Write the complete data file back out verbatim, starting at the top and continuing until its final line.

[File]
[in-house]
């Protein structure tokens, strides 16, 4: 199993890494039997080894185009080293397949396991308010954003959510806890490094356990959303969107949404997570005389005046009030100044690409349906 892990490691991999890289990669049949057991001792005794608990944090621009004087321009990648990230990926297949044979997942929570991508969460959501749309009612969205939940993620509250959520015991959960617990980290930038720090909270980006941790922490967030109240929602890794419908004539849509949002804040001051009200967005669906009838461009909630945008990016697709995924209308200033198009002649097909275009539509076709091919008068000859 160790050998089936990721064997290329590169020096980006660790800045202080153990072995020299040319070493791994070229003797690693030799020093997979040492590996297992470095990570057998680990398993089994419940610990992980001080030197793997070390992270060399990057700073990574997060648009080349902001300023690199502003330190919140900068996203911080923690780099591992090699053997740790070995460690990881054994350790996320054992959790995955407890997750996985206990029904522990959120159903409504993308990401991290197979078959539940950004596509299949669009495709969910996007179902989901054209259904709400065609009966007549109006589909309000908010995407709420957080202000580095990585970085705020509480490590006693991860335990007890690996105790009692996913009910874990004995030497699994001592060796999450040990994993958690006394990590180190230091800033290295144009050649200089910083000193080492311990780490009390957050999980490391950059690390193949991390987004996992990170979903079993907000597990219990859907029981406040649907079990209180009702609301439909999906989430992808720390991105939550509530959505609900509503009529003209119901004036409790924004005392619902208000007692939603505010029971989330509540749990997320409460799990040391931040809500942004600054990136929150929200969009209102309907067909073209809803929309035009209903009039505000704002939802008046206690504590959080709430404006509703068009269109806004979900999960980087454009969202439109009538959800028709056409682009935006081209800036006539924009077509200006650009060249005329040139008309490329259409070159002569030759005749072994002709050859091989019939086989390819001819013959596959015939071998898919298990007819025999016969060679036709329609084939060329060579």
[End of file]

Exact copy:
[in-house]
């Protein structure tokens, strides 16, 4: 199993890494039997080894185009080293397949396991308010954003959510806890490094356990959303969107949404997570005389005046009030100044690409349906 892990490691991999890289990669049949057991001792005794608990944090621009004087321009990648990230990926297949044979997942929570991508969460959501749309009612969205939940993620509250959520015991959960617990980290930038720090909270980006941790922490967030109240929602890794419908004539849509949002804040001051009200967005669906009838461009909630945008990016697709995924209308200033198009002649097909275009539509076709091919008068000859 160790050998089936990721064997290329590169020096980006660790800045202080153990072995020299040319070493791994070229003797690693030799020093997979040492590996297992470095990570057998680990398993089994419940610990992980001080030197793997070390992270060399990057700073990574997060648009080349902001300023690199502003330190919140900068996203911080923690780099591992090699053997740790070995460690990881054994350790996320054992959790995955407890997750996985206990029904522990959120159903409504993308990401991290197979078959539940950004596509299949669009495709969910996007179902989901054209259904709400065609009966007549109006589909309000908010995407709420957080202000580095990585970085705020509480490590006693991860335990007890690996105790009692996913009910874990004995030497699994001592060796999450040990994993958690006394990590180190230091800033290295144009050649200089910083000193080492311990780490009390957050999980490391950059690390193949991390987004996992990170979903079993907000597990219990859907029981406040649907079990209180009702609301439909999906989430992808720390991105939550509530959505609900509503009529003209119901004036409790924004005392619902208000007692939603505010029971989330509540749990997320409460799990040391931040809500942004600054990136929150929200969009209102309907067909073209809803929309035009209903009039505000704002939802008046206690504590959080709430404006509703068009269109806004979900999960980087454009969202439109009538959800028709056409682009935006081209800036006539924009077509200006650009060249005329040139008309490329259409070159002569030759005749072994002709050859091989019939086989390819001819013959596959015939071998898919298990007819025999016969060679036709329609084939060329060579």